Wednesday, February 25, 2015


The rule of law, access to effective remedies and protection of human rights in Swaziland continued to deteriorate in the past year as a consequence of the further undermining of judicial independence, Amnesty International said in its annual report.

‘Activists were also detained and charged in several separate trials involving charges under the Suppression of Terrorism Act (STA) and the Sedition and Subversive Activities Act,’ Amnesty stated. 

The report published on Tuesday (24 February 2015) said the kingdom, ruled by King Mswati III, sub-Saharan Africa’s last absolute monarch, revived a 2009 sedition charge against Thulani Maseko. His trial on this charge was scheduled to be heard in 2015. A challenge to the constitutionality of the Sedition and Subversive Activities Act, as well as the STA, was also pending in 2015. 

Amnesty reported, ‘The challenge was brought by veteran activist and leader of the opposition People’s United Democratic Movement (PUDEMO), Mario Masuku, and eight others facing charges under both laws in three separate trials. The application was due to be heard in the High Court in March 2015.’

The trial of Mario Masuku and youth leader Maxwell Dlamini was due to begin in February 2015. They were charged with sedition and remanded in custody in connection with slogans they allegedly shouted at a 2014 May Day rally. 

Amnesty reported, ‘There was considerable concern at Mario Masuku’s deteriorating health after he was remanded into custody. At the end of October there was a renewed attempt to secure his and Maxwell Dlamini’s release on bail. On 31 October the High Court judge scheduled to hear the application was withdrawn. The application was heard and rejected in November by Judge Mpendulo Simelane.’

Seven members of PUDEMO, which is banned under the STA, were also facing trial at the end of the year on charges under the STA following their arrest at the High Court during the trial of Thulani Maseko and Bheki Makhubu in April, who were later jailed for contempt of court for writing and publishing articles in the Nation magazine critical of the Swazi judiciary.

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Monday, February 23, 2015


King Mswati III of Swaziland has instructed the kingdom’s revenue authority to pursue people who live lavish lifestyles to ensure they are paying their tax.

The King, who is sub-Saharan Africa’s last absolute monarch, himself has 13 palaces, a private jet and fleets of top-of-the-range Mercedes and BMW cars. He and his royal family regularly take expensive international trips.

The King pays no tax.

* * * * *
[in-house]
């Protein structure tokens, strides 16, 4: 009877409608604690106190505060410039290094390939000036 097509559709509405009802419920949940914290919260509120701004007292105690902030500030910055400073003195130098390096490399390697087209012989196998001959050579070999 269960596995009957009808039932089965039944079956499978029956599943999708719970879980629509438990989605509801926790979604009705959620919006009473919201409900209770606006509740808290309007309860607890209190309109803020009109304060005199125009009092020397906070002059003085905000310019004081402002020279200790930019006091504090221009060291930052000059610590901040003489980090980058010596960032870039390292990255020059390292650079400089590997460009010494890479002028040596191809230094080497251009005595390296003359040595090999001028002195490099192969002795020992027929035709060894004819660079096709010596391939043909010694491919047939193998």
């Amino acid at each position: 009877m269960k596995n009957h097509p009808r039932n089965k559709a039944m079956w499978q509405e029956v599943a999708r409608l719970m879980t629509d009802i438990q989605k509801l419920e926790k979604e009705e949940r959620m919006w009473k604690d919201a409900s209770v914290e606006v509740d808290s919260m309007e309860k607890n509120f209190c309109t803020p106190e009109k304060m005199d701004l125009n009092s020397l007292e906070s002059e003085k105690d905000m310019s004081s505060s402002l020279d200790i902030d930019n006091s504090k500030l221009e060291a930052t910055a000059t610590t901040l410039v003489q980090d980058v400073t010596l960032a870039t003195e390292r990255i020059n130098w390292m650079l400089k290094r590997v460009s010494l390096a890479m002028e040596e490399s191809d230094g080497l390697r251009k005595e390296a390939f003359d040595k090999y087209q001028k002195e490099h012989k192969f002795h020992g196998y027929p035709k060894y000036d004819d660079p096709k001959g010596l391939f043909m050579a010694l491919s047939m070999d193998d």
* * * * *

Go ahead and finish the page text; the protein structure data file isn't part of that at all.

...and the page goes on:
In a speech opening the Swazi Parliament on Thursday (19 February 2015), the King said, ‘Time has also come for the authority to fast track the programme of lifestyle audits.’

After the King’s speech was delivered, the Times of Swaziland, the only independent daily newspaper in the kingdom reported, ‘[Swaziland Revenue Authority] General (CG) Dumisani Masilela told this reporter that qualified personnel had been recruited to carry out the lifestyle audit function aimed at cracking the whip on those involved in corrupt ways of generating income.’

The source of much of King Mswati’s income remains secret. In 2009, Forbes magazine estimated that the King himself had a personal net fortune worth US$200 million. Forbes also said King Mswati was the beneficiary of two funds created by his father Sobhuza II in trust for the Swazi nation. During his reign, he has absolute discretion over use of the income. The trust has been estimated to be worth US$10 billion.  

In August 2014 the Sunday Times newspaper in South Africa reported King Mswati personally received millions of dollars from international companies such as phone giant MTN; sugar conglomerates Illovo and Remgro; Sun International hotels and beverages firm SAB Millerto.

It reported that MTN, which has a monopoly of the cell phone business in Swaziland, paid dividends directly to the King. He holds 10 percent of the shares in MTN in Swaziland and is referred to by the company as an ‘esteemed shareholder’. It said MTN had paid R114 million (US$11.4 million) to the King over the past five years.

The newspaper also reported that the King was receiving income from Tibiyo Taka Ngwane, which paid dividends in 2013 of R218.1 million. The newspaper reported ‘several sources’ who said it was ‘an open secret’ that although money generated by Tibiyo was meant to be used for the benefit of the nation, Tibiyo in fact channelled money directly to the Royal Family.

Meanwhile, seven in ten of Swaziland’s tiny 1.4 million population live in abject poverty with incomes less than US$2 a day; three in ten are so hungry they are medically diagnosed as malnourished and the kingdom has the highest rate of HIV infection in the world.

At the last national budget in Swaziland in 2014 the King’s annual household budget increased by more than 10 percent to US$61m, this was on top of the 13 percent increase he had in 2013.

The AFP news agency reported in May 2014 that the figure also included provisions for construction work on palaces that would cost the tax payer about $12.6m.

Observers note that the King has had many chances in the past to cut back on his spending and reduce the amount of money he takes from his subjects, but so far he has increased his budget, rather than reduced it. In 2011, as Swaziland hurtled towards financial meltdown, Majozi Sithole, the then Finance Minister, in his budget demanded 10 percent budget cuts (later increased further) from government departments, but in the same budget the amount of money given to the King increased by 23 percent.